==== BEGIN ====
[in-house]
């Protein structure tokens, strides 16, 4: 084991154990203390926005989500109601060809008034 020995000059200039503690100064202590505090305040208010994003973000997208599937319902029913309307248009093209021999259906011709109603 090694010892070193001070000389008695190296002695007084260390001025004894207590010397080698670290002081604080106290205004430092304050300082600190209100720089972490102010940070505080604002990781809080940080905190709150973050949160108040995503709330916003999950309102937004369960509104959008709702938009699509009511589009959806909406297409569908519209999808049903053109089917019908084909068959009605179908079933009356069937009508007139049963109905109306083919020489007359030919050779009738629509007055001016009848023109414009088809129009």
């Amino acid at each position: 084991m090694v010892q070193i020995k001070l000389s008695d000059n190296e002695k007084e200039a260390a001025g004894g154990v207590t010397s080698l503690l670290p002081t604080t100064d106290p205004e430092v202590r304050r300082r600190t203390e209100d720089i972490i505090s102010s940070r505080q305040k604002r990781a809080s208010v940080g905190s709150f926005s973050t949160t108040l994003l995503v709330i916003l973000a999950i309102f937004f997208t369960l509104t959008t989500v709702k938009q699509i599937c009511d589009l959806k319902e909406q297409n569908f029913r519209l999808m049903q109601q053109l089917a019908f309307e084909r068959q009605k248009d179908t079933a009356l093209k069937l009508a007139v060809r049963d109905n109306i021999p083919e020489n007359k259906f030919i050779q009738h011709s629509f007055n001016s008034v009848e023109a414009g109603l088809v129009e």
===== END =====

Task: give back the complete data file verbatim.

[in-house]
């Protein structure tokens, strides 16, 4: 084991154990203390926005989500109601060809008034 020995000059200039503690100064202590505090305040208010994003973000997208599937319902029913309307248009093209021999259906011709109603 090694010892070193001070000389008695190296002695007084260390001025004894207590010397080698670290002081604080106290205004430092304050300082600190209100720089972490102010940070505080604002990781809080940080905190709150973050949160108040995503709330916003999950309102937004369960509104959008709702938009699509009511589009959806909406297409569908519209999808049903053109089917019908084909068959009605179908079933009356069937009508007139049963109905109306083919020489007359030919050779009738629509007055001016009848023109414009088809129009």
């Amino acid at each position: 084991m090694v010892q070193i020995k001070l000389s008695d000059n190296e002695k007084e200039a260390a001025g004894g154990v207590t010397s080698l503690l670290p002081t604080t100064d106290p205004e430092v202590r304050r300082r600190t203390e209100d720089i972490i505090s102010s940070r505080q305040k604002r990781a809080s208010v940080g905190s709150f926005s973050t949160t108040l994003l995503v709330i916003l973000a999950i309102f937004f997208t369960l509104t959008t989500v709702k938009q699509i599937c009511d589009l959806k319902e909406q297409n569908f029913r519209l999808m049903q109601q053109l089917a019908f309307e084909r068959q009605k248009d179908t079933a009356l093209k069937l009508a007139v060809r049963d109905n109306i021999p083919e020489n007359k259906f030919i050779q009738h011709s629509f007055n001016s008034v009848e023109a414009g109603l088809v129009e």